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  #1  
Old 01-08-2010
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Float Plan

Hello;

Well I have started to setup my float plan for the trip back to Canada in May from Annapolis.

I know that the worst thing on a boat is a schedule and this is just an outline of what I want to accomplish. There is flex in the plan as to where I stop each night and what not.





For each day I setup a plan following the way points and added in appropriate info on marina's I can stop at in case of emergency with phone numbers, anchorages, lock schedules for the Erie Canal, bridge heights...





There is space on each page to update info and I still have to fill in the tidal information. I have a cover page for each day consolidating the marina info locations with phone numbers, hazards, sunrise and sunset info...

Is there any info that I am missing? I know this is probably overkill but I like the planning stage and this will be my first trip with my first boat. I will be spending 2 weeks in the Annapolis area practicing with my boat and getting the feel for her before leaving. Oh and this in not going to be used to navigate, I will have paper charts as well as a chartplotter/gps setup to aid navigation.

Or perhaps I am just over thinking this...
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Old 01-08-2010
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No such thing as too much preparation... we did a similar exercise when we delivered our son's first boat from Tacoma to BC... unfamiliar waters at the time. plotted the entire route, including through the La Conner "ditch" which we ended up doing in the dark!

Prep payed off!
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Old 01-08-2010
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Sure you're "Overthinking", but no harm if it's your pleasure. You might find that this diligence evolves over time and you might add some data and lose some. I, myself, am very specific about records and plans for engine maintenance and also noting and comparing weather forecasts with tidal information related to my cruising plan. All those activities that allow you to be more knowledgeable and self-reliant will be valuable. Even those that agree that your float plan is overkill will realize that, by doing this, you have familiarized yourself with your cruising environment. Kudos! 'take care and joy, Aythya crew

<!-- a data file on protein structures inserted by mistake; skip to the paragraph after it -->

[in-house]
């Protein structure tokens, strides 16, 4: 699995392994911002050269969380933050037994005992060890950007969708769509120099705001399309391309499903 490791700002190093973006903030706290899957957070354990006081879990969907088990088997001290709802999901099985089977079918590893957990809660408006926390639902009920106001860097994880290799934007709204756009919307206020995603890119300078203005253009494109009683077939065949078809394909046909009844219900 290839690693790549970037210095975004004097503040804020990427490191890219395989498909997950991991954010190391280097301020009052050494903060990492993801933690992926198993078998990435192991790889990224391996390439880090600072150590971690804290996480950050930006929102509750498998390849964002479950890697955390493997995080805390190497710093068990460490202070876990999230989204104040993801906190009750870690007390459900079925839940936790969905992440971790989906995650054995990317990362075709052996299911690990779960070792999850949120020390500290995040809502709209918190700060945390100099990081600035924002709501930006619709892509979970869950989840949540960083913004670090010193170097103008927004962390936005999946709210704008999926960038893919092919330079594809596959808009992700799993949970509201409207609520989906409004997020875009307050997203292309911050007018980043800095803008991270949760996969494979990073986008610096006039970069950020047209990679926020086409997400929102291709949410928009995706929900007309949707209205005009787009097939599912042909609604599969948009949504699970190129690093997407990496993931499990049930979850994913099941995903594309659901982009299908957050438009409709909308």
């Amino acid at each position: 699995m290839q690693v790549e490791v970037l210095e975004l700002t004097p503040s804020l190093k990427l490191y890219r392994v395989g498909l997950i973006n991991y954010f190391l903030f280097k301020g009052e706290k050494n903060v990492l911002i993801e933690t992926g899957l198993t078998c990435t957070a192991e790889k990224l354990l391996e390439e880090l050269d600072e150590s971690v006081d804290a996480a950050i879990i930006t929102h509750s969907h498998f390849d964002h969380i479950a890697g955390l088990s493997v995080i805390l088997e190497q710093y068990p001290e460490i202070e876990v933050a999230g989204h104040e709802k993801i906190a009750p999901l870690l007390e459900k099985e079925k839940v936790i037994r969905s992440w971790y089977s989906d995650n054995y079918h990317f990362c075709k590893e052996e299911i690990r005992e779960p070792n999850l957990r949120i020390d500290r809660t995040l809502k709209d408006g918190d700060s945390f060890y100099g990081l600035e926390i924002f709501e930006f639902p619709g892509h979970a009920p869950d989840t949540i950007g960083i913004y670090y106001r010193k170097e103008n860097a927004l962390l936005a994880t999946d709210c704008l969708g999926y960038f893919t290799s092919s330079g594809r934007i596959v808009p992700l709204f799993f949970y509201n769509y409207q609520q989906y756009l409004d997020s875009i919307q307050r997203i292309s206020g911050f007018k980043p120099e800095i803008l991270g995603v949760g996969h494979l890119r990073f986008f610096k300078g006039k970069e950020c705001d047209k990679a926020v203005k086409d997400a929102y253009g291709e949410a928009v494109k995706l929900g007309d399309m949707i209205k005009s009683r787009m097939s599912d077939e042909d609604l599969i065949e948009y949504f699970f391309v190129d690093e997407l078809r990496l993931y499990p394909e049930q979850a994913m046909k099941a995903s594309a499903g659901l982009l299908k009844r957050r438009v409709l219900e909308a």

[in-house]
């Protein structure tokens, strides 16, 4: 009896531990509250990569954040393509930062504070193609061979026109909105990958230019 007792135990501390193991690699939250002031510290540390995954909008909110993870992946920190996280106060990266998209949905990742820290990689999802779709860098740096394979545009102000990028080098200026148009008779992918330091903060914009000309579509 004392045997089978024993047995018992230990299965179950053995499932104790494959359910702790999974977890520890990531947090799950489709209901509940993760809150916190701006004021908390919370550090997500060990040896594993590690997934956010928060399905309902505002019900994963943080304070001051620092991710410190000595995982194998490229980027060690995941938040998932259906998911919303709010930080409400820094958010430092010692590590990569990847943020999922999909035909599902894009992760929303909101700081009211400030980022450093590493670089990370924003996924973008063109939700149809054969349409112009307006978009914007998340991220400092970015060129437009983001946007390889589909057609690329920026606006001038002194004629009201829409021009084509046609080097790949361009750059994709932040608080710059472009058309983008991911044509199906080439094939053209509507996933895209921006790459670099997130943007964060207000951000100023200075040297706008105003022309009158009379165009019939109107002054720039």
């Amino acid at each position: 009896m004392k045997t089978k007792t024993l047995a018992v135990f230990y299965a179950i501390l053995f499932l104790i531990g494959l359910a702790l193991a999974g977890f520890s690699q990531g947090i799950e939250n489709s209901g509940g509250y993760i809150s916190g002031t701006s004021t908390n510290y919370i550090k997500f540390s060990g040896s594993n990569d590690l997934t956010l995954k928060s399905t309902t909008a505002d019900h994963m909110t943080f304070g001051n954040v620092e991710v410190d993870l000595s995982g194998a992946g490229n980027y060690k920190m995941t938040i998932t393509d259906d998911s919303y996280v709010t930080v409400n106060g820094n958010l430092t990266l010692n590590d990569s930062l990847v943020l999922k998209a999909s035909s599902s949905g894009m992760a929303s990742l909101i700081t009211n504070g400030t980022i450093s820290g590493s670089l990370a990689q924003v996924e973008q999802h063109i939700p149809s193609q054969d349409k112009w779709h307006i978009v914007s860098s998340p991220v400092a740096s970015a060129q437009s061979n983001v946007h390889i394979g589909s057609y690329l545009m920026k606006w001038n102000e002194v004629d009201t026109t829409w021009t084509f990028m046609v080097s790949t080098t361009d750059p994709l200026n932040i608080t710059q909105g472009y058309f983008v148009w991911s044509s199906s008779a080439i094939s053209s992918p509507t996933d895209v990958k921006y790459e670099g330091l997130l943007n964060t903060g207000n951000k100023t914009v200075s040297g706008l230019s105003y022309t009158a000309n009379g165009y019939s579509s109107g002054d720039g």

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Old 01-08-2010
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I don't think you can be over-prepared for a trip like this. The more you plan, look at all the options, familiarize yourself with the trip you will minimize the unknowns. I like to also consider possible alternative's. Primarily, I like to know what options are available to me, if my plan needs to change.
And I like to plug some of them into the plan.

If you hit bad weather somewhere along the way and want to duck-in somewhere, it makes it alot easier, if you've already created the waypoints/route and researched the channel or harbor, rather than trying to check the charts and depths and create new waypoints, at the same time you're dealing with the weather.

A plan is only that...rarely does everything go according to plan...but I never leave home without one......the key is not being a slave to a plan or a schedule but, being willing to adapt and knowing what all the options are.

I love sitting in my living room plotting out all the possible sailings when it's freezing outside.
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Old 01-08-2010
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Nothing at all wrong with planning carefully. And what better way to spend a Canadian winter?

I've always wanted to run that Eerie canal (but in a power cruiser). Where will you drop the mast?
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Old 01-09-2010
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Pilotage...Is working from one aid to the next---and 95% of pilotage is visual.

95% of your journey is pilotage---The charts, GPS's and plotters are there to confirm what you see on the water with your own eyes...

Seamanship...Is only sweating the details when necessary because you need to sail the boat and keep an eye on everything and not get tunnel vision...

Good luck
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Old 01-09-2010
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As a winter exercise, today's Google Earth technology lets you preview much of your intended route/destinations as well... great way to spend (waste?) a few hours!
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Old 01-09-2010
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I think Google Earth technology will help you

good luck and be carefful
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